Yesterday, we took a look at the starting pitchers with the biggest difference between their ERAs and their Expected Fielding Independent ERAs, attempting to find which hurlers performed above or below their peripheral stats in 2009.

Today, let’s turn out attention to the hitters. I compiled a list of the batters (minimum 350 plate appearances) with the biggest gap between their batting average on balls in play (BABIP) and their expected batting average on balls in play (xBABIP).

What’s xBABIP? Last winter, Chris Dutton and Peter Bendix sought to find which variables were most strongly correlated with a batter’s BABIP. Using data from the 2002-2008 seasons, Dutton and Bendix found that a hitter’s eye (BB/K ratio), line drive percentage, speed score and pitches per plate appearance had a positive relationship with BABIP (the better a batter rated in those areas, the higher his BABIP). Pitches per extra-base hit, fly ball/ground ball rate, spray (distribution of hits to the entire field) and contact rate had a negative relationship with BABIP. From this research, they created a model for predicting a batter’s BABIP.

Prior to Dutton and Bendix’s work, a lot of people used to calculate a hitter’s expected batting average on balls in play by taking line drive rate and adding .120. It made some sense: line drives have the highest batting average of any batted ball type by far, falling for a hit well over 70 percent of the time.

However, line drive rates don’t show a high correlation from year to year. That makes the “LD% plus .120” method unreliable. Dutton and Bendix’s model showed a 59 percent correlation between actual and expected BABIP. The LD +.120 method showed just an 18 percent correlation.

Some of the numbers used in Dutton and Bendix’s study are not readily available. However, Derek Carty of The Hardball Times and Slash12 of Beyond the Box Score have both come up with expected batting average on balls in play calculators based on the new findings.

For the purposes of this article, I used Slash12’s calculator. It uses the following variables:

– Line Drive Percentage (LD%)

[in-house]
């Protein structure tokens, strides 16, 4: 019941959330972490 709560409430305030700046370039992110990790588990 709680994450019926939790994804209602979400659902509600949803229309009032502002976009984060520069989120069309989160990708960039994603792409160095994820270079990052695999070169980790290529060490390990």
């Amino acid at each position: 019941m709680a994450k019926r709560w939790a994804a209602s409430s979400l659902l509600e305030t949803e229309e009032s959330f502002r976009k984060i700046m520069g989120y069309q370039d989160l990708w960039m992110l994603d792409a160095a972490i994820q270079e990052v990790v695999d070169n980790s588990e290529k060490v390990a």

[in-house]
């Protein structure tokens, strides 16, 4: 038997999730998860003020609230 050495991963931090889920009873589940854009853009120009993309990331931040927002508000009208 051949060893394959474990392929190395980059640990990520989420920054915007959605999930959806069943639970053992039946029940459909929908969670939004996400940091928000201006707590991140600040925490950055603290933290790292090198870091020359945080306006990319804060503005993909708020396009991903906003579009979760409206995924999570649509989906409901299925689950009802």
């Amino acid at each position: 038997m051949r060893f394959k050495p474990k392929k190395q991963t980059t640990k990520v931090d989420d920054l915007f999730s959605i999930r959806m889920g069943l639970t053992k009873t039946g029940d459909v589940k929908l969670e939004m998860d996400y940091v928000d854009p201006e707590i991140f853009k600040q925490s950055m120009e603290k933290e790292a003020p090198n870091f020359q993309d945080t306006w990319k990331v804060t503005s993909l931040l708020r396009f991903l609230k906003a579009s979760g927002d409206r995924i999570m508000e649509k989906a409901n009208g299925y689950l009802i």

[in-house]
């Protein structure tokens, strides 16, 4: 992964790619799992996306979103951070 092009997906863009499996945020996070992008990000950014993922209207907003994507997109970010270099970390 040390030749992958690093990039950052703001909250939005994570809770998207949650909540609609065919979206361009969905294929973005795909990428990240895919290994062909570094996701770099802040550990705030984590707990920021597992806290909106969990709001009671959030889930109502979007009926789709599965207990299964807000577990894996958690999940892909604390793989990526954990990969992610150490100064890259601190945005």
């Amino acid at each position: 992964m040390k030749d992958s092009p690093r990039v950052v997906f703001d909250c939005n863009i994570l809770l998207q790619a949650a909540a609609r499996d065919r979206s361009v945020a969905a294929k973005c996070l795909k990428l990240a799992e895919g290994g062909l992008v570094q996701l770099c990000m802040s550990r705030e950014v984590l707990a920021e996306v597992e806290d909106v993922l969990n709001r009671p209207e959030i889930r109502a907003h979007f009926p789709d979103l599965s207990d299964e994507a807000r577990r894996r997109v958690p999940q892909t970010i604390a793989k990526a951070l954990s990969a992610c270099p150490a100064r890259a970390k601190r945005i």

– Ground Ball Percentage (GB%)

– Fly Ball Percentage (FB%)

– Infield/Fly Ball Percentage (IFFB%)

– Home Run/Fly Ball Percentage (HR/FB%)

– Infield Hit Percentage (IFH%)

While not identical to the variables used by Dutton and Bendix, these batted ball numbers do a good job of taking into account the aspects that lead to a higher or lower BABIP.

First, a disclaimer. Like the ERA-xFIP charts from yesterday, these lists of “lucky” and “unlucky” hitters are based on just one year of data. To get a better feel for how a hitter will perform in the future, it’s vital to take a good hard look at multiple seasons worth of performance. This is just a quick-and-dirty exercise.

To provide a little more context, I also included each batter’s actual BABIP since 2007, when possible. The three-year averages help us get a better picture of each hitter, and help us figure out which batters might be “tricking” the xBABIP calculator based on one year of abberrant batted ball numbers.

Take Jason Kendall, for instance. Kendall had a 12 percent infield hit rate in 2009, compared to a 7.6% career average. The calculator doesn’t know that Kendall’s ankle exploded like a cheap Acme bomb a decade ago, and that he’s a 35 year-old catcher who has a BABIP under .270 since 2007. It thinks he has speed due to the infield hit rate. That’s why you need to look at multi-year numbers.

Here are the hitters with actual batting average on balls in play figures exceeding the expected batting average on balls in play numbers. These are the guys who might see their batting averages fall in 2010:

**Higher BABIP than xBABIP**

And here are the batters with actual BABIPs falling well short of the XBABIP totals. These hitters could experience a bounce-back in 2010:

**Lower BABIP than xBABIP**